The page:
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Northwoods Blog

10 Social Media Tips for Non-Profits

March 02, 2017

10 Social Media Tips for Non-Profits

Social media is one of the most powerful digital marketing tools available to non-profits. You can tell your story through social media and connect with audiences in new, fun ways as you carry out your organization’s mission.

But many non-profits fail to utilize social media tools correctly or fully.

Northwoods is here to help, with 10 steps toward a clear, concise social media strategy for your non-profit organization.

1. Identify you audiences. Most non-profits serve multiple audiences: donors, sister organizations, the individuals utilizing services. Identify these audiences precisely, then ask yourself: Does your social media presence align with the audiences you have and those you would like to attract? Determine this through the analytics tools for each social network: Facebook and Instagram Insights, and Twitter, LinkedIn and YouTube Analytics. These tools can show you demographic information of users who access your page. You’ll see where they’re from and, in some cases, a variety of facts of interest about them. These analytics provide a great starting point for building personas for your target audiences. (Bonus tip: Use the demographic information available within Google Analytics to help round out audience personas.)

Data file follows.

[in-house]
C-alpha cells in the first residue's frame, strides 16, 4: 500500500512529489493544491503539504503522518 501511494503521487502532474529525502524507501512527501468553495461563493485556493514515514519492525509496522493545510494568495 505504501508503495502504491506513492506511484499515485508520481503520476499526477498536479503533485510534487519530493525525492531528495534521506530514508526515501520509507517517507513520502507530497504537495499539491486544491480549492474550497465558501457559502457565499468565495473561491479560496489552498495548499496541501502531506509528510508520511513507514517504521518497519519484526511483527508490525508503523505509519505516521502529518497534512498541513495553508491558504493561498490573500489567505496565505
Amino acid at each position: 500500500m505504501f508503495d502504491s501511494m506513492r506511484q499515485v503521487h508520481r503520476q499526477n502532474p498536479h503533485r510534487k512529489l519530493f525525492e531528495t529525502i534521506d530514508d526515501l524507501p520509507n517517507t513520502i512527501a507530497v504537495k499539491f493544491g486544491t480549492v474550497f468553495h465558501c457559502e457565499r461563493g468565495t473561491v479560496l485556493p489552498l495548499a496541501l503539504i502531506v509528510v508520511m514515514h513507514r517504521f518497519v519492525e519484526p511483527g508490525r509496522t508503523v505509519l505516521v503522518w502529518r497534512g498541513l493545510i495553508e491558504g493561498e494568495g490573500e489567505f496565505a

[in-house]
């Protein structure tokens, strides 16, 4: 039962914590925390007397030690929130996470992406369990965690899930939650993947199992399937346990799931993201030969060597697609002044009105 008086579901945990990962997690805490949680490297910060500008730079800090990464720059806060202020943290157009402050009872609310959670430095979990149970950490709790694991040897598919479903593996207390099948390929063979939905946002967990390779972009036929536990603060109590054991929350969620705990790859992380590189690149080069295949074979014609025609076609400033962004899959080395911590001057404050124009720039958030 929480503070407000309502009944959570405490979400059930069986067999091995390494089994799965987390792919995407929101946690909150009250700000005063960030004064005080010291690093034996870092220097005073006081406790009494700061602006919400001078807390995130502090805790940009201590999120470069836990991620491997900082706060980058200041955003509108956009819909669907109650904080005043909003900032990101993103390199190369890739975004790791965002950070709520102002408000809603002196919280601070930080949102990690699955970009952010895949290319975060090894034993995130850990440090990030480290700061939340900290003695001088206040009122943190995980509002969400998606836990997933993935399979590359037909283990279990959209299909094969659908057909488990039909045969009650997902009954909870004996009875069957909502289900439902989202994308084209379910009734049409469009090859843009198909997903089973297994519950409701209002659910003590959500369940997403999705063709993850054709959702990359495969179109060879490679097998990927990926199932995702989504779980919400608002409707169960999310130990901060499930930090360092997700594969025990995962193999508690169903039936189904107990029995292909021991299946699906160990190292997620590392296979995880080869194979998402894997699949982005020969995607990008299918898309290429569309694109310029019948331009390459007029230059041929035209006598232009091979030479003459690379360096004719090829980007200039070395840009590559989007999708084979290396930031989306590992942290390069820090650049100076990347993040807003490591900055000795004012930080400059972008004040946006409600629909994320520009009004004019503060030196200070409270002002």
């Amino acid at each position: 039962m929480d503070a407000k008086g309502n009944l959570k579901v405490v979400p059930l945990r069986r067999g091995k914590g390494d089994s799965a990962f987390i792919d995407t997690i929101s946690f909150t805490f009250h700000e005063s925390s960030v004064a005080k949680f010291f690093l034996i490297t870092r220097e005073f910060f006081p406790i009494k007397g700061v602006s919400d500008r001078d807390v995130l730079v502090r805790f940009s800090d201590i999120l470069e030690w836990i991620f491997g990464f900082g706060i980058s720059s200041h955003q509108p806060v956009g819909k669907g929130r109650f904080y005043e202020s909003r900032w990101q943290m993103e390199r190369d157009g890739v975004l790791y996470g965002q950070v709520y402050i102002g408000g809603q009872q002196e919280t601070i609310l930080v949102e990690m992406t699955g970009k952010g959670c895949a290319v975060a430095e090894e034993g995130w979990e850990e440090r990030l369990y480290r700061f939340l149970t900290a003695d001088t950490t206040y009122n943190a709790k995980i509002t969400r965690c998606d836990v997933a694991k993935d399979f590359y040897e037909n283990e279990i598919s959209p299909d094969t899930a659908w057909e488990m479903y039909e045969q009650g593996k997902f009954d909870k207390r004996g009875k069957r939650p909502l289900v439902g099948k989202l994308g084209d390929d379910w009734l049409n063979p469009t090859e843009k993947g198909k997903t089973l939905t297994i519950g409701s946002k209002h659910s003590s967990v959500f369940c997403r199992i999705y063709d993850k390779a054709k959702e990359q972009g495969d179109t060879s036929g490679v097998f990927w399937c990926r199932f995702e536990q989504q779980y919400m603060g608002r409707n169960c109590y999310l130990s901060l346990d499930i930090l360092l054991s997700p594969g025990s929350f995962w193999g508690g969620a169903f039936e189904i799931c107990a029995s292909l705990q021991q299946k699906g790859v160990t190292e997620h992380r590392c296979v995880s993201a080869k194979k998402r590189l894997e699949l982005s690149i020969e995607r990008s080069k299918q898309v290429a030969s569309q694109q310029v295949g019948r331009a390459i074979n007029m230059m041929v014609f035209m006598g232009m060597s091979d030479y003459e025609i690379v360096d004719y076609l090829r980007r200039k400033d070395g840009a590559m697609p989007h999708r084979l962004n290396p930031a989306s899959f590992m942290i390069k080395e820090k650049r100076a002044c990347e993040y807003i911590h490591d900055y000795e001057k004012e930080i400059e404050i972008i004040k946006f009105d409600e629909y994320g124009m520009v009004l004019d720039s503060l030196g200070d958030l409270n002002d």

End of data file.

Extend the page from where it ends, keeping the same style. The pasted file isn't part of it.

Facebook Demographic Insights

Use Facebook Pages Insights to gain demographic information about your Facebook fans and those that engage with your content. 

2. Set goals. We’ve said it begore, and we’ll say it again: After you figure out who you’re talking to, set clear goals about what you hope to accomplish on social media. These should be both broad and general (“raise our profile in the greater Milwaukee area”) and narrow and specific (“raise Giving Tuesday donations by 5%”). Setting clear goals will help you stay on track as you develop and implement a social media strategy for your non-profit. But be realistic: Don’t expect an enhanced social media presence to cause donations to jump sharply. The social media play is the long play. 

3. Plan ahead and integrate. Most nonprofits, especially those that rely on donations, follow a standard annual-campaign calendar. Align your social media strategy with that calendar and, beyond that, with your overall organizational goals and image. Send a consistent message across all touchpoints.

4. Get your channels in order. Before you begin posting on social channels, take the time to get your social houses in order. This includes writing robust descriptions of your organization on each social channel. Load these descriptions with target keywords (for LinkedIn, Facebook and YouTube) and hashtags (for Instagram and Twitter) that align with your overall branding and goals. Optimize your profile or page name on each channel. This should include your organization’s name as well as a clear description of the services you offer. If you can within your page or profile description, link directly to your website. Likewise, on social networks that utilize hashtags, include relevant hashtags as well. For example, if you are an organization that connects job seekers with employers in the greater Milwaukee area, you might use the hashtag #MKEJobs in your Twitter profile description. (If you are struggling to find relevant hashtags, we recommend using the free tool Hashtagify.) This will enhance your overall messaging strategy and your social search rankings, as well. (Remember: People conduct nearly two billion social searches monthly.)